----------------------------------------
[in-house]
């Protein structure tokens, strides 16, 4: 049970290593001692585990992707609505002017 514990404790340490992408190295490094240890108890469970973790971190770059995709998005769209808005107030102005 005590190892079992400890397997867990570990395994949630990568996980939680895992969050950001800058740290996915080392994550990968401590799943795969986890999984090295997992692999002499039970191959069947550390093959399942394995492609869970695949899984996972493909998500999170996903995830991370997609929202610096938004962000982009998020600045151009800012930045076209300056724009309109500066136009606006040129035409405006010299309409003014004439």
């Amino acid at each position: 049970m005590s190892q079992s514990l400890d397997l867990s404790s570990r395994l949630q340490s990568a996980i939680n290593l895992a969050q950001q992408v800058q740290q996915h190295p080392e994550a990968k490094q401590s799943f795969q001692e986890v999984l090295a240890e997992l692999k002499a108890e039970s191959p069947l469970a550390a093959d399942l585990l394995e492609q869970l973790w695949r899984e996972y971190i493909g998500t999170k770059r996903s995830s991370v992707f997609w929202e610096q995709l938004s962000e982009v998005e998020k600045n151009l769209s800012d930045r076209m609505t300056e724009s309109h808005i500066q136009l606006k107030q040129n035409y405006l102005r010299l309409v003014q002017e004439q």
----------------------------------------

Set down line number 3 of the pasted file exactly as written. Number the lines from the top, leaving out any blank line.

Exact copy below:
């Amino acid at each position: 049970m005590s190892q079992s514990l400890d397997l867990s404790s570990r395994l949630q340490s990568a996980i939680n290593l895992a969050q950001q992408v800058q740290q996915h190295p080392e994550a990968k490094q401590s799943f795969q001692e986890v999984l090295a240890e997992l692999k002499a108890e039970s191959p069947l469970a550390a093959d399942l585990l394995e492609q869970l973790w695949r899984e996972y971190i493909g998500t999170k770059r996903s995830s991370v992707f997609w929202e610096q995709l938004s962000e982009v998005e998020k600045n151009l769209s800012d930045r076209m609505t300056e724009s309109h808005i500066q136009l606006k107030q040129n035409y405006l102005r010299l309409v003014q002017e004439q």